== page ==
Additionally you can purchase the America the Beautiful Student Workbook ($11.95) and/or America the Beautiful Lesson Review book ($9.95).  These books are designed for grades 5-6 and 7-8 respectively and contain age appropriate activity sheets and review questions for each unit.

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The America the Beautiful books are beautifully done and I was really impressed with them.  The books are divided in to units with several chapters within each unit.  There are colorful photos and black and white sketches that correspond with each lesson.  In addition to the general “history” there are also geography lessons and map work.  The end of each lesson has a list of activity and supplemental reading suggestions.  It is written in a conversational tone appropriate for children up through middle school.

Notgrass Company writes their books from a non-denominational Christian point of view.  There are several “God’s Wonders” geography lessons such as those about the Mississippi River, Appalachian Mountains, and Yellowstone.  I especially enjoyed the lesson entitled “God’s Wonders: God Created America’s Islands”.  My husband is an avid “Island collector” (he likes to visit as many islands as possible) and our family has lived on two of the islands that were mentioned in the lesson.  There are also lessons entitled God’s Wonders and Our American Story, which puts history and geography together, such as the lesson on Lewis and Clark.  Being a Christian company, each lesson also ends with a scripture.  While the scripture in the text comes from a different translation of the bible than what I use (we use the Kings James Version) I was easily able to use the scripture as a way to introduce and incorporate scriptural lessons that can be learned from history.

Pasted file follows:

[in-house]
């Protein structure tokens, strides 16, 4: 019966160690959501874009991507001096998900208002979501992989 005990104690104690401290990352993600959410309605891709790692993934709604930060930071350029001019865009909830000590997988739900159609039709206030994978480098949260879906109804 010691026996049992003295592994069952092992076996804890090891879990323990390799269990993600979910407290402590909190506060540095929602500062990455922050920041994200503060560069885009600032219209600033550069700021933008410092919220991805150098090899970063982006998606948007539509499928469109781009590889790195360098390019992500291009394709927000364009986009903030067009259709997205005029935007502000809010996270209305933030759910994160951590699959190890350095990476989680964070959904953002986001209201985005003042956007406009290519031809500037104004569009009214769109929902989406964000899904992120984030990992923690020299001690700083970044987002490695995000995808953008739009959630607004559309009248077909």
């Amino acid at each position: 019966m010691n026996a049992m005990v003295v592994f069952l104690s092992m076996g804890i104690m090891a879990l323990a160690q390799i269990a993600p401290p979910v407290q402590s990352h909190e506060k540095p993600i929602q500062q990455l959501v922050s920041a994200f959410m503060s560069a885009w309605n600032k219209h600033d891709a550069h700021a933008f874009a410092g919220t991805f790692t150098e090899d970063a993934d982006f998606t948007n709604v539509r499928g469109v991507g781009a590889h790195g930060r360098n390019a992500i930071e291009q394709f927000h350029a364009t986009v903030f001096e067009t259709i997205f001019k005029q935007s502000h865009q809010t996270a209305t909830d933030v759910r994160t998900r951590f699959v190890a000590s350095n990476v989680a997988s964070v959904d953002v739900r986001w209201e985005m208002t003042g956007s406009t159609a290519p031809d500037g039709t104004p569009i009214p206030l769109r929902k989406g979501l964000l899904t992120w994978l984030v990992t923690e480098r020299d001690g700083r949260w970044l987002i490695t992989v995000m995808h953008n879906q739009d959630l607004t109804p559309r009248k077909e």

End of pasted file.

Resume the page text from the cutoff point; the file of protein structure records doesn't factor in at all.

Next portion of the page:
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**I interrupt this review for a message specifically for my fellow Latter-Day Saint homeschoolers.  One of the reasons why, after four years of homeschooling, I had yet to buy an American History program is because all history I found were either entirely too secular, unpatriotic, or hostile to our Latter-Day Saint Church History.  When I was researching the America the Beautiful Curriculum I emailed the Notgrass Company specifically asking them how they approached the LDS Church History (if at all) and they immediately emailed me a copy of the applicable pages.  Unsurprisingly, the mainstream Christian authors don’t believe in the Restoration (I didn’t expect them to), but after reading the excerpt from the applicable lesson, I found nothing in it that would keep me from thoroughly enjoying this curriculum.